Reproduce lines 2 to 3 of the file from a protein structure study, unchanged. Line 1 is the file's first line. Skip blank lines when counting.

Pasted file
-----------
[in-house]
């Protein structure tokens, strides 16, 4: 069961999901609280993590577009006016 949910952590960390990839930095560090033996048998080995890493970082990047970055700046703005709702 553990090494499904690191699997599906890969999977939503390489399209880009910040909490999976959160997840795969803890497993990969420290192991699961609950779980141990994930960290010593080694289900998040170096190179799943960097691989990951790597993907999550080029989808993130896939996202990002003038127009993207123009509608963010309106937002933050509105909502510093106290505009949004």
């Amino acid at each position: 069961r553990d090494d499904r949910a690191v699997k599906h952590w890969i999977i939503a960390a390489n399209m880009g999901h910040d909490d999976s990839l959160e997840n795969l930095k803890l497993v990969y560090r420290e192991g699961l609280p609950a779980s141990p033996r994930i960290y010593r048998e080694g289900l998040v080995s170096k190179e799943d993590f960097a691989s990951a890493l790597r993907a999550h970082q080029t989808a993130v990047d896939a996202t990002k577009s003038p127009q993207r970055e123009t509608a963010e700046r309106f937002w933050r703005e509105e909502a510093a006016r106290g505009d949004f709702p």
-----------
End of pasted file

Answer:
């Protein structure tokens, strides 16, 4: 069961999901609280993590577009006016 949910952590960390990839930095560090033996048998080995890493970082990047970055700046703005709702 553990090494499904690191699997599906890969999977939503390489399209880009910040909490999976959160997840795969803890497993990969420290192991699961609950779980141990994930960290010593080694289900998040170096190179799943960097691989990951790597993907999550080029989808993130896939996202990002003038127009993207123009509608963010309106937002933050509105909502510093106290505009949004």
């Amino acid at each position: 069961r553990d090494d499904r949910a690191v699997k599906h952590w890969i999977i939503a960390a390489n399209m880009g999901h910040d909490d999976s990839l959160e997840n795969l930095k803890l497993v990969y560090r420290e192991g699961l609280p609950a779980s141990p033996r994930i960290y010593r048998e080694g289900l998040v080995s170096k190179e799943d993590f960097a691989s990951a890493l790597r993907a999550h970082q080029t989808a993130v990047d896939a996202t990002k577009s003038p127009q993207r970055e123009t509608a963010e700046r309106f937002w933050r703005e509105e909502a510093a006016r106290g505009d949004f709702p």